FORT COLLINS, Colo. (Reuters) - U.S. farmers are ahead of schedule in planting the 2021 corn and soybean crops to kick off May, the busiest planting month. The weather forecast is not exactly wide open to facilitate seamless planting in the coming weeks, but attractive prices may override those imperfections.
The widespread dry soil conditions have been both a blessing and a curse since planting is more efficient, but pressure is higher to receive sufficient moisture down the road. A flip to a wetter pattern right now would help the newly sown crops, and it might not necessarily derail planting plans either, given strong profit potential.
As of Sunday, some 46% of the U.S. corn crop was planted, up from 17% a week earlier and above the five-year average of 36%. Analysts had pegged the progress at 44%.
So far, the 2021 corn planting campaign is tracking very similarly to that of 2015, when 50% of the crop was planted by the same date. Above-average progress was maintained throughout May 2015 despite a bit more rainfall than average in the Midwestern states.
That is good news for this year’s efforts because forecasts suggest a more active weather pattern through at least mid-month. The rains would be much-needed in many areas following a bone-dry April, though any heavier or persistent rains could keep planting progress in check.
The market still expects a notable rise in corn and/or soybean acres in the June acreage survey after the March intentions fell well short of predictions, though corn acres are not usually added during wet Mays.
But previous comparisons might be out the window as new-crop corn futures have gone on an unprecedented rally in the last couple of months, further complicating the possible acreage scenarios for both the June survey and final number.
MAY SHOWERS BRING CORN ACRES?
In the last 40 years, final corn acres were higher than March planting intentions 15 times. May precipitation was materially above average in only two of those 15 cases: 2004 and 2017. The 2017 acreage gain was minimal, though 2004’s addition is a major outlier when considering the weather.
May 2004 was the wettest Midwestern May in 126 years of records, and final corn acres rose by nearly 2 million from intentions that year. But planting progress was also lightning-fast in 2004 thanks to a dry April, and corn planting reached 84% complete by May 9, still a record for the date.
That means the 2004 corn acreage was not riding on a dry May, but the deluge still did not stop farmers from expanding area over March intentions by one of the largest-ever degrees. Similar to this year, new-crop corn and soybean prices in spring 2004 were at multi-year highs, adding extra incentive.
Wet weather plus higher prices motivated farmers to plant corn in 2019, which featured the second-wettest Midwestern May and historic planting delays. Market participants thought corn acres would plunge from intentions, but farmers forged ahead and unexpectedly planted corn well into June.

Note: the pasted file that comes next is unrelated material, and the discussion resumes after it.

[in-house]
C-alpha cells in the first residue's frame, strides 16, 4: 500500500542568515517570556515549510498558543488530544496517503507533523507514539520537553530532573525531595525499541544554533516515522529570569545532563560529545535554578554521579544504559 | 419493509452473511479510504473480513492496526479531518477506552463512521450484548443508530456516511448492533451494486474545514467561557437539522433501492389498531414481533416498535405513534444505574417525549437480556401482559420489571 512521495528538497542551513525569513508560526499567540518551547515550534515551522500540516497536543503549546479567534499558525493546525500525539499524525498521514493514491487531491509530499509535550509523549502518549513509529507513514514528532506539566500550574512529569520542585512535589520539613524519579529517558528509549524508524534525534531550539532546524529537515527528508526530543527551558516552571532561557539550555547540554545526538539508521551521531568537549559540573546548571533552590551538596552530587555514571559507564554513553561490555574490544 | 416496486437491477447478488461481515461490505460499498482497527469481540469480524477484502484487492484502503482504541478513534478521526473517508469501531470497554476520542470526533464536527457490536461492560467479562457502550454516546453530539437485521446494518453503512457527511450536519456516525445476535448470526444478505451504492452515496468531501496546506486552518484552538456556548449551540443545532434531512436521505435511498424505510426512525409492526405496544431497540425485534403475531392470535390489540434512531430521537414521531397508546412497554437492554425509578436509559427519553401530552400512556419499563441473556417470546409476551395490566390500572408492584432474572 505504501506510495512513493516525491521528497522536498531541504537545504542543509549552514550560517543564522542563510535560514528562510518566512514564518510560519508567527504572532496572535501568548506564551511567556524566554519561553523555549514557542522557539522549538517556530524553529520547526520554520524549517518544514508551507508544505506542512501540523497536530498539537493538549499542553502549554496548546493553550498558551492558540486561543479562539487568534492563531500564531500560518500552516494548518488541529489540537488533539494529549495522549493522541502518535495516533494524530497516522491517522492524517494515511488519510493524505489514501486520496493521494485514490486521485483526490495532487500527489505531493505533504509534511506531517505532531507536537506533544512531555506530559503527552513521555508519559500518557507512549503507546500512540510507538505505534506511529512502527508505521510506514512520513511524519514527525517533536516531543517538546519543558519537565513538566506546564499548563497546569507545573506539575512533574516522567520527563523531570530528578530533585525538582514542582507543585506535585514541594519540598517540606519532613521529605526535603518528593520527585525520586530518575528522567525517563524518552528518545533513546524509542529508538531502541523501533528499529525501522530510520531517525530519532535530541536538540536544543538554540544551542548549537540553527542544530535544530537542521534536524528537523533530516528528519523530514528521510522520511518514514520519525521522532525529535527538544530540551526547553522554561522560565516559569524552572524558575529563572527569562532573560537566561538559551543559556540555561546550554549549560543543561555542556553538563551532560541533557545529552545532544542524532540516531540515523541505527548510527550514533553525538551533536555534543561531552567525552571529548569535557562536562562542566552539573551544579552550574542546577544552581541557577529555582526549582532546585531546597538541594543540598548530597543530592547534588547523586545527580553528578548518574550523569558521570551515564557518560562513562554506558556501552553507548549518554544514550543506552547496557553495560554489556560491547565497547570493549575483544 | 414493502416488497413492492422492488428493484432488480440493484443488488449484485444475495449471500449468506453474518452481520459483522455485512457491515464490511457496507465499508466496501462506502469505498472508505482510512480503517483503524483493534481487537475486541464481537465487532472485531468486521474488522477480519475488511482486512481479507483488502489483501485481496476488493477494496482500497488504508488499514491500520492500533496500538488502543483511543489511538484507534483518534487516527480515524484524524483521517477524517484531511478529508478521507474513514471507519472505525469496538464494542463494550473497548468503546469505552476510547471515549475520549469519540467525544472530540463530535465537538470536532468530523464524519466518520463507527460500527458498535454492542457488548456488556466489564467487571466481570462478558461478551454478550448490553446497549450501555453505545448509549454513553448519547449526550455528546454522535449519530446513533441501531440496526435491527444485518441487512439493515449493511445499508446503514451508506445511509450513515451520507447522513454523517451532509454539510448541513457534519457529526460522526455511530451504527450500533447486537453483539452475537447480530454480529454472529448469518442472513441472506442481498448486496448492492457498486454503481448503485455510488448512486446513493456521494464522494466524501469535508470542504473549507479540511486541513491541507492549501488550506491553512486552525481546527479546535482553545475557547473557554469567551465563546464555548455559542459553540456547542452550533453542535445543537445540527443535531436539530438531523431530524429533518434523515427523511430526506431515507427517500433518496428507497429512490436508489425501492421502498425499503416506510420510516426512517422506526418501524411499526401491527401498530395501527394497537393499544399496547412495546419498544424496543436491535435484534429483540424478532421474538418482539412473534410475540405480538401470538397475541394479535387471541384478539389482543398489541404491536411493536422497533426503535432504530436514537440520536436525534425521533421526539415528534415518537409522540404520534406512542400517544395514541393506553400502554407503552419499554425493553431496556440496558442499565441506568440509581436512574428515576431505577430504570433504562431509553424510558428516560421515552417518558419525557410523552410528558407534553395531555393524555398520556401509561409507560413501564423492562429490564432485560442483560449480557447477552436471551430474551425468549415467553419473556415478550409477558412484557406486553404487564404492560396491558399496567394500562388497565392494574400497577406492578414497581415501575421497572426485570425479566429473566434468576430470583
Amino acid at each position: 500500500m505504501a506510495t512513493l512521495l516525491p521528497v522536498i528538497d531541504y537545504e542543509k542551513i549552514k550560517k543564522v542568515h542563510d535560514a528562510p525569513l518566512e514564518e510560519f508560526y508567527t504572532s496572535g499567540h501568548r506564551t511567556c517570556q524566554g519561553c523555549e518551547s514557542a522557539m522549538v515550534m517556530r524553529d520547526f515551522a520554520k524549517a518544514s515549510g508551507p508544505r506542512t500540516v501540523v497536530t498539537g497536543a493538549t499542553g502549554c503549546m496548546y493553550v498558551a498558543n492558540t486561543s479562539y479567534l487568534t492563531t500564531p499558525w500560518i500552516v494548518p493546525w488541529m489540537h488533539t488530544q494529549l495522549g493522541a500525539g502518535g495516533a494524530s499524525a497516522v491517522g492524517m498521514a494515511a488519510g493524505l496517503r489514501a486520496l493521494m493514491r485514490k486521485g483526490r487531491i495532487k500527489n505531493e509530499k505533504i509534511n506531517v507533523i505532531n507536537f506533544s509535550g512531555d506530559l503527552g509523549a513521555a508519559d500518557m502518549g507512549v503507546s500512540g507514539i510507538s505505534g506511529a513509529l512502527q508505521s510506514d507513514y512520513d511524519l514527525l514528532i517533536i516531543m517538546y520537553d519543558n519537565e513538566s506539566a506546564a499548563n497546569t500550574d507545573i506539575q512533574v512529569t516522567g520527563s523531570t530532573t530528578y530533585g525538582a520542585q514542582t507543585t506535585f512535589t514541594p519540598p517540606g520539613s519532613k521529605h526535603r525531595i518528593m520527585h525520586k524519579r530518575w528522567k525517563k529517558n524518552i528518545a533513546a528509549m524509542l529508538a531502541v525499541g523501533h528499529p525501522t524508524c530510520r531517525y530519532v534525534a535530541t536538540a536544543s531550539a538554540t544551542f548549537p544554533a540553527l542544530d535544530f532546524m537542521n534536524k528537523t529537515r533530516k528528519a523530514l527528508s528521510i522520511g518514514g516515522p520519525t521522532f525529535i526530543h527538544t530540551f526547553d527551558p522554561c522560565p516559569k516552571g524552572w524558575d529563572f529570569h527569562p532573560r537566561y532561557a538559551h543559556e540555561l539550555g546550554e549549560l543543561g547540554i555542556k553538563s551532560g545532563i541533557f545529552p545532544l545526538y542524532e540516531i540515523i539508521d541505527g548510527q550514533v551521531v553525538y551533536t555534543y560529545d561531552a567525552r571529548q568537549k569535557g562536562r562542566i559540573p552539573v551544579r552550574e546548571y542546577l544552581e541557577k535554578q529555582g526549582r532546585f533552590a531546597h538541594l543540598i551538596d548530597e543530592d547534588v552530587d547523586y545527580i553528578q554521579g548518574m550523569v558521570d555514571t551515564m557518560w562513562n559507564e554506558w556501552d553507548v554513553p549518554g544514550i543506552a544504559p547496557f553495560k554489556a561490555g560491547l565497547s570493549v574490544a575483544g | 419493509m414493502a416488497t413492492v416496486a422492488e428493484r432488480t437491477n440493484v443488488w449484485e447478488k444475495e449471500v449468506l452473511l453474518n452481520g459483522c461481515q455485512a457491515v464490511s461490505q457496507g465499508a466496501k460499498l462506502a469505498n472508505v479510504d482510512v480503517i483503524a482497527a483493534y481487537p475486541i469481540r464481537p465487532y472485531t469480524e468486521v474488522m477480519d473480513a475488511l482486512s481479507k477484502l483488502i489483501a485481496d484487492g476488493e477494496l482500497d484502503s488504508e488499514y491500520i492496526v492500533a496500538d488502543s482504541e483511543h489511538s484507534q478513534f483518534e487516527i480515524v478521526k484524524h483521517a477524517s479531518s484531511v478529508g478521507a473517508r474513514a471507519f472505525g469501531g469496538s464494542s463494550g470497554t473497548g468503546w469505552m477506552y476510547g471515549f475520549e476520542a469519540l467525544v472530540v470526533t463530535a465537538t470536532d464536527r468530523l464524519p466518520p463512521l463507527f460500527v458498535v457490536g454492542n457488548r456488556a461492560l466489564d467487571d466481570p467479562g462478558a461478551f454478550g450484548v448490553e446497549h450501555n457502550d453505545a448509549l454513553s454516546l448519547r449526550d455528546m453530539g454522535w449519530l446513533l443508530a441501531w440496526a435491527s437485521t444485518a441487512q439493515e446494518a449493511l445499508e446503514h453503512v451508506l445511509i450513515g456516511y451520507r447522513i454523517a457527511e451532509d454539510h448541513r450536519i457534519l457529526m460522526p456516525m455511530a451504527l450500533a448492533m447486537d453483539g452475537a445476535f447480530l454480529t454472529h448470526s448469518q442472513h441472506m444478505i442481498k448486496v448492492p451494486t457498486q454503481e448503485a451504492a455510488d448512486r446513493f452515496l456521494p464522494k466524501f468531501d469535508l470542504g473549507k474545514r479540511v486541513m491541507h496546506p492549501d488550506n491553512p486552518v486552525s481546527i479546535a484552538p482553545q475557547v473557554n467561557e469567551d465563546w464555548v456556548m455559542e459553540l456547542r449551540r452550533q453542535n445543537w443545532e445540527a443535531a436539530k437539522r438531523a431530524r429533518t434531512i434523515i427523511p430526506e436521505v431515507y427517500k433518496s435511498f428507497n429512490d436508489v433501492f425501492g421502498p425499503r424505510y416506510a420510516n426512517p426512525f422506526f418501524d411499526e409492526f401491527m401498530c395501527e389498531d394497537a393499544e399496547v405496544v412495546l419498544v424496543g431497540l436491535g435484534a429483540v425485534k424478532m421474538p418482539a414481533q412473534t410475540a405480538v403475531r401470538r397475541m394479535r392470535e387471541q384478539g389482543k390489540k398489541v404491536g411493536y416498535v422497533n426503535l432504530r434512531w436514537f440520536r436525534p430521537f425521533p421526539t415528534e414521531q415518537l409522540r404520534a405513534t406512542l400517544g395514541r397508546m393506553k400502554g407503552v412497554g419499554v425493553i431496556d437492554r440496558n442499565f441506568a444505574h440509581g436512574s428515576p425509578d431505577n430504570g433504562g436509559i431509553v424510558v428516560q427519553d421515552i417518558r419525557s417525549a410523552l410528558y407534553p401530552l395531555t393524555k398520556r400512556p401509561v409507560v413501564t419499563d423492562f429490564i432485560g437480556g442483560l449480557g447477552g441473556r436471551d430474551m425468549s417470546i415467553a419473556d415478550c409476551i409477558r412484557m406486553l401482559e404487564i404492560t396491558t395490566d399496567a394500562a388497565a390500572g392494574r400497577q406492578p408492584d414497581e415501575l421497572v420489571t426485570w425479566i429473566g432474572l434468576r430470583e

Planting so late and into very wet soils raise yield risks for corn, and that was confirmed after 2019 with disappointing results. However, the 2004 crop notched by far a record yield with ideal summer weather and it remains among the most impressive harvests.
SOYBEANS’ NEW NORMAL
There is not a great correlation between soybean acreage gains or losses and May precipitation likely due to farmers’ ability to successfully plant beans in June if they need to. But at the rate they are going this year, there might not be any soybeans left to plant by the end of this month.
About three-fourths of U.S. soybean planting is typically completed by the end of May, excluding the super-delayed 2019 crop. As of Sunday, some 24% of the crop had been sown, a record pace for the date and well above the five-year average of 11%.
But are farmers actually ahead of their normal pace or is the “normal” pace no longer representative? U.S. growers typically plant corn before soybeans since later-planted corn introduces more yield threats, though many farmers are now opting to plant soybeans first as that has been credited for larger yields in recent years.
This phenomenon is likely on display in Illinois, the nation’s top soybean producer. As of Sunday, some 41% of the state’s soybeans were planted, up from 18% a week earlier and far above the five-year average of 14%. However, the state’s corn progress had reached 54%, just 5 percentage points above the average.
If this is truly a new normal, it adds nuance to historical references, which may not inform as well on potential outcomes. But it is interesting to note that final soybean acres in recent decades were less likely to be larger than in March whenever early to mid-May planting progress was well ahead of normal.
In the fastest soybean-planting years, the explanation seems to be that corn planting was also fast and corn acres were added rather than soybean acres. That theory breaks down for many other years, though, and more investigation is needed.
The opinions expressed here are those of the author, a market analyst for Reuters.
Editing by Matthew Lewis
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